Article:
In my years of teaching MySQL topics, I've noticed that many people write bad queries. It's not necessarily their fault. It could be that they don't understand some aspect of SQL, or that they solved the problem with the first technique that came to mind, or that their query is fine except that MySQL optimizes it poorly. I'll give a few examples.

Correlated vs. Non-Correlated subquery
For those that don't know what a correlated subquery is: it means that the subquery relies on values from the outer query. If the subquery could be executed by itself, then it would be non-correlated. Here's an example of a non-correlated query. Using the `world` database, I want to return all cities that have a population larger than New York's population:

SELECT name FROM City WHERE population > (SELECT population FROM City WHERE name = 'new york');

Since the subquery can be run by itself, it's non-correlated. These queries are generally okay, though if they are slow you should check to see if indexes are being used or consider re-writing as a join.

Now here's an example of a correlated subquery. The query returns the countries that have a city bigger than 9 million people:

SELECT name FROM Country AS co WHERE EXISTS (SELECT * FROM City WHERE population>9000000 AND co.code = countrycode);

Notice that the subquery references the outer query (co.code). This causes the subquery to execute for each row of the outer query. That's a lot of work! This could have been written as a non-correlated subquery:

SELECT name FROM Country WHERE code IN(SELECT countrycode FROM City WHERE population>9000000);

The problem with the above query (as you can verify with EXPLAIN) is that MySQL 5.1 executes this as a correlated subquery even though it shouldn't be. This is fixed in 6.0! In the meantime... run EXPLAIN on your slow subqueries and look for "DEPENDENT SUBQUERY" - that means it's correlated. Try to re-write it. Here's the above query as a join:

SELECT DISTINCT FROM Country JOIN City ON code = countrycode WHERE City.population > 9000000;

The MySQL optimizer in 5.x has a lot of options when optimizing joins, such as choosing the best table order and considering all indexes.

The point of this post is: the easiest query is not always the best one. If it's slow, use EXPLAIN and think about another strategy. There's more than one way to skin the cat. And remember to upgrade to the latest version of MySQL - the optimizer team is hard at work.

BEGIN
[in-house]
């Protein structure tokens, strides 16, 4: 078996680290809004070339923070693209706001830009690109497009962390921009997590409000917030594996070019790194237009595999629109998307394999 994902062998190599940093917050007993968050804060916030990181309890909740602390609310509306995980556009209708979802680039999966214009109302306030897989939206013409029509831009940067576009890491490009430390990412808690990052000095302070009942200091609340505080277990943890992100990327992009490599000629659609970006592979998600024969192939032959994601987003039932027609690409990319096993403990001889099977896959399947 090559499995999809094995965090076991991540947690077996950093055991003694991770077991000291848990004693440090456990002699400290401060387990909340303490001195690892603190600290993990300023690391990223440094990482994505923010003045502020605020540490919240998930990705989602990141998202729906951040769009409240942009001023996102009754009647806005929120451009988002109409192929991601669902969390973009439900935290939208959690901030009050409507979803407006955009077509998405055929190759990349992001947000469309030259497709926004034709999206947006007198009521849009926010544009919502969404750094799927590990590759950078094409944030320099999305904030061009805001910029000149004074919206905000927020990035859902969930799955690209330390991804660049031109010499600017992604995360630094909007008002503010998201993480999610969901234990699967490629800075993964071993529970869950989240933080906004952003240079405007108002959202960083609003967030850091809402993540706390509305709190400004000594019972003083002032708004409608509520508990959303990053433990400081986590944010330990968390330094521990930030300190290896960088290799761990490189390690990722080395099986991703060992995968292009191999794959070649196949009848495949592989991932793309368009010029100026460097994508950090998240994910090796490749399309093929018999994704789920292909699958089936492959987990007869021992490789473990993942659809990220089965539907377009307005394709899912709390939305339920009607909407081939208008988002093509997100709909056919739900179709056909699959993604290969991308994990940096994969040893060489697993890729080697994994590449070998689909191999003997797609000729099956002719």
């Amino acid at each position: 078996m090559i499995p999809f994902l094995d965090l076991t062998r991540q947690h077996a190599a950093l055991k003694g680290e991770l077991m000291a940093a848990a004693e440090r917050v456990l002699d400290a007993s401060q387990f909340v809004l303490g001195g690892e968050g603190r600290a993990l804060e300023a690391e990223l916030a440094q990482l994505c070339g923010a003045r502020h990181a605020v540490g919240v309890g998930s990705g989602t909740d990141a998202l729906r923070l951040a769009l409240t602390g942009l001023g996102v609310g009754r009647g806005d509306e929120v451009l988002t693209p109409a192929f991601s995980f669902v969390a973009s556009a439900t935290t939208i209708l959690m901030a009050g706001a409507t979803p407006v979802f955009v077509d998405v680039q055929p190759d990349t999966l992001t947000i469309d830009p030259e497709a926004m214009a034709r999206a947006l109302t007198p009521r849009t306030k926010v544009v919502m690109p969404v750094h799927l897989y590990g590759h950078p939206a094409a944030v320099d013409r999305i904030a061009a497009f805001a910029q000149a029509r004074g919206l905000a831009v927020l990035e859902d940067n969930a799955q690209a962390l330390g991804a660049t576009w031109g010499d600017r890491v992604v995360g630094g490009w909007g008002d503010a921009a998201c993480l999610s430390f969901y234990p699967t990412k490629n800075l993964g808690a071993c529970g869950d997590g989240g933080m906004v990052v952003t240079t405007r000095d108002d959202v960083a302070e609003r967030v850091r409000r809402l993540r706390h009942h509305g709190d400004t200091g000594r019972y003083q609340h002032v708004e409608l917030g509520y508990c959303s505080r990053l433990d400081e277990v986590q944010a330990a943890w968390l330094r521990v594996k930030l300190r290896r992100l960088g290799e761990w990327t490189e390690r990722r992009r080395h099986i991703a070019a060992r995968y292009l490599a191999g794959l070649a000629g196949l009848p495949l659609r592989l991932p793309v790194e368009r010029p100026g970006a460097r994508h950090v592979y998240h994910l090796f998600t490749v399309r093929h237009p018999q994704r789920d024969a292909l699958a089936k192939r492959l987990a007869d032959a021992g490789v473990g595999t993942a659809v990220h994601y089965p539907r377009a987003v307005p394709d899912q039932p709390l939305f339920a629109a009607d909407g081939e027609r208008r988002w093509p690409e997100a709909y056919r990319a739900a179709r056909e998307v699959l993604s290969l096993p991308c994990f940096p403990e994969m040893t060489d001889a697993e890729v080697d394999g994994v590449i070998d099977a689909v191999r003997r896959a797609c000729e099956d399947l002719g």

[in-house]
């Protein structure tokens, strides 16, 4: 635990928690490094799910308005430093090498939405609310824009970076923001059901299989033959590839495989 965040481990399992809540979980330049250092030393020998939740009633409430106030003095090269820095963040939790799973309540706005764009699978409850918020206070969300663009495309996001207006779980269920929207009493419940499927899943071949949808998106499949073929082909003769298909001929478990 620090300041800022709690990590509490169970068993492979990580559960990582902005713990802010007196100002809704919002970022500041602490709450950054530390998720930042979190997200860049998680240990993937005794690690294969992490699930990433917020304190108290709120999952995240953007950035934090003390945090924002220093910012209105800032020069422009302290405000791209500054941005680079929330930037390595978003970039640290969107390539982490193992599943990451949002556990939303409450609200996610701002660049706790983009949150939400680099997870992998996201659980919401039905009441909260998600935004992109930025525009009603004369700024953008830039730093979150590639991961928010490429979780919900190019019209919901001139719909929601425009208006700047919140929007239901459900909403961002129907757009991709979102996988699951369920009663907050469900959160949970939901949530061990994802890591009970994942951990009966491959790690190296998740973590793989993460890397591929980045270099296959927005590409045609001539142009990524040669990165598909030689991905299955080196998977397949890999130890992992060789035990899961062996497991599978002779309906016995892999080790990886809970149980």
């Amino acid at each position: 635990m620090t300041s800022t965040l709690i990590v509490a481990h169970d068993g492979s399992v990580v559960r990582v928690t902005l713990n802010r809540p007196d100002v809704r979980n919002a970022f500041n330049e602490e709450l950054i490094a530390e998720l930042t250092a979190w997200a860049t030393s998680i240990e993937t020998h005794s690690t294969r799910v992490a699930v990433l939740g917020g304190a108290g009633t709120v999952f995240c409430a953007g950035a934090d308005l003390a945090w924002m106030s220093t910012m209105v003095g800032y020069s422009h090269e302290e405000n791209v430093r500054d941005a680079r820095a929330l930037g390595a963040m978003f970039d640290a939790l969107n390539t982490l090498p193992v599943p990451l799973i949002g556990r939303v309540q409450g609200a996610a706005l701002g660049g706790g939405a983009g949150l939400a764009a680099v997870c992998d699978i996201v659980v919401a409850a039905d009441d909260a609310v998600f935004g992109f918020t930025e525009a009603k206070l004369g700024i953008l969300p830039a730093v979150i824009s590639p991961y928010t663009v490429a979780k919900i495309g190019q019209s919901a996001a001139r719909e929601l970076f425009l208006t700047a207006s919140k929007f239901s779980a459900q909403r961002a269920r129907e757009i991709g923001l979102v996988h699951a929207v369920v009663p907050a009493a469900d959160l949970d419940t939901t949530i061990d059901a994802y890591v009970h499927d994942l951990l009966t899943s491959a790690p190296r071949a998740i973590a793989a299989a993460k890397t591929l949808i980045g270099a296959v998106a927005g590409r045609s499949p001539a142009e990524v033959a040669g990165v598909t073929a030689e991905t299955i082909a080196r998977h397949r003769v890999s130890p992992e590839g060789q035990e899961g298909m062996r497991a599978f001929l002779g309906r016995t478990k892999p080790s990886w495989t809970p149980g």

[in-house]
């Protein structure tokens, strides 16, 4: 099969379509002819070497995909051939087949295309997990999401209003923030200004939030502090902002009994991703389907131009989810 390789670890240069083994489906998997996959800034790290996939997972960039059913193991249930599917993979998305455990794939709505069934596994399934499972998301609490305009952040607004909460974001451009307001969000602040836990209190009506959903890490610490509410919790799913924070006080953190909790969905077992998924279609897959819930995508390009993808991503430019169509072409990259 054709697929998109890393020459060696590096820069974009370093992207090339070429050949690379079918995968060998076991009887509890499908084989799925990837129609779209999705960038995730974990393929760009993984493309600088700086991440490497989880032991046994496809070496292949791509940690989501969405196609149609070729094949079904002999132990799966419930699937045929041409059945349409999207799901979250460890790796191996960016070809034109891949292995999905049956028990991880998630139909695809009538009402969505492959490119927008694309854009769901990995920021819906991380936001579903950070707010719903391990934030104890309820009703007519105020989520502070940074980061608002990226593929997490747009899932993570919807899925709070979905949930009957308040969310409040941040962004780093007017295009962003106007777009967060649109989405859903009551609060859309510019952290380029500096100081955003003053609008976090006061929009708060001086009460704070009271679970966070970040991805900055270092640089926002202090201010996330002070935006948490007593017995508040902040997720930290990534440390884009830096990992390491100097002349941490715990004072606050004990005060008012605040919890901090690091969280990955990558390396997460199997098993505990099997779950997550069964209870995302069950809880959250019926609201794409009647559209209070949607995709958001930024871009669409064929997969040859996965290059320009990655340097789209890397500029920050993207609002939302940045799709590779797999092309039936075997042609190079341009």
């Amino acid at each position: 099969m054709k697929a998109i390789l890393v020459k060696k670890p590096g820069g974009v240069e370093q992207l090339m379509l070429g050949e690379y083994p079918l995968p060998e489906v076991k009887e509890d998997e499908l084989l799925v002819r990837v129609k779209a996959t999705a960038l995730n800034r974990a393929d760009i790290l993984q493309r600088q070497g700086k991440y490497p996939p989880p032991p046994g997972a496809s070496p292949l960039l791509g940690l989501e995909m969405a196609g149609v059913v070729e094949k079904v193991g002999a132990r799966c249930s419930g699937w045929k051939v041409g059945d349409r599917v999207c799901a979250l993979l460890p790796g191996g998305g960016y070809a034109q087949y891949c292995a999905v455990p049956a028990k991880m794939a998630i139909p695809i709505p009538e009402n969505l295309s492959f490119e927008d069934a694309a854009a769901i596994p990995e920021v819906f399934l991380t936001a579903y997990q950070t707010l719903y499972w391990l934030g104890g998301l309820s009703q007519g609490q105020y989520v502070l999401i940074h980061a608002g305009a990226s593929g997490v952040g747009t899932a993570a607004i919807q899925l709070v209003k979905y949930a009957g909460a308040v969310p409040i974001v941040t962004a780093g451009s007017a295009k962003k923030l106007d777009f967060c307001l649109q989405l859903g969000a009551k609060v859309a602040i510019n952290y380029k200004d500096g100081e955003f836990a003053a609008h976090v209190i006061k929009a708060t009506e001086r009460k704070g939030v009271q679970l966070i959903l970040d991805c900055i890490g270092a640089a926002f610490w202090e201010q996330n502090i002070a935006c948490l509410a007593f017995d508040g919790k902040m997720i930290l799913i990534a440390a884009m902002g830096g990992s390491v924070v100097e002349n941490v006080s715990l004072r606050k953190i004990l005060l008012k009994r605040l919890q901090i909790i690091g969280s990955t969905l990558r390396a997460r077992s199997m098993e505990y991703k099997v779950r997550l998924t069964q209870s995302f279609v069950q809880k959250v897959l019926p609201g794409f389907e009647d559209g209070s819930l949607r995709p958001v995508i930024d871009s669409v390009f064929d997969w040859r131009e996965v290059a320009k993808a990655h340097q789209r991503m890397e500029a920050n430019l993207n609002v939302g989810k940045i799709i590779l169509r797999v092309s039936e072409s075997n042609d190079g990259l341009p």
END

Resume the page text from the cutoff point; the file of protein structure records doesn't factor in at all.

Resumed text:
Sunday, August 16, 2009

Best MySQL backup strategy

There are several ways to take backups (some good, some bad, and some will depend on your situation). Here's the thought process I use for choosing a backup strategy.

  1. mysqldump

  2. If your data set is small (I realize "small" is a relative term.. to qualify it, let's say <10GB), then mysqldump will probably work great. It's easy, it's online and it's very flexible. Just a few things mysqldump can do:
    • backup everything or just certain databases or tables
    • backup only the DDL
    • optimize the dump for a faster restore
    • make the resultant sql file more compatible with other RDBMSes
      and many more things.

    However, the most important options are related to the consistency of your backup. My favorite options are:
    • --single-transaction : this option gives a consistent backup, if (and only if) the tables are using InnoDB storage engine. If you have any non-read-only MyISAM tables, then don't use this option when backing them up.
    • --master-data=2 : this option will make sure your dump is consistent (by doing a lock-all-tables unless you've added the option --single-transaction). The --master-data option also records the binary log position in the resulting dump file (=2 causes this line to be a comment in the dump file)

    Final note about mysqldump: keep in mind that the restore time may be significantly longer than the backup time. It will depend on several factors, for example, how many indexes you have.

  3. LVM snapshot

  4. For those that have larger datasets, a physical backup is the way to go. While you could take a cold backup (i.e., shutdown the MySQL service, copy the data directory, restart the service), many people do not want downtime. My favorite solution is snapshots. This can be hot (for InnoDB) or require a brief lock (for MyISAM). Don't forget to include all your data (include the ib_logfiles). Lenz provides a nice utility to help with this: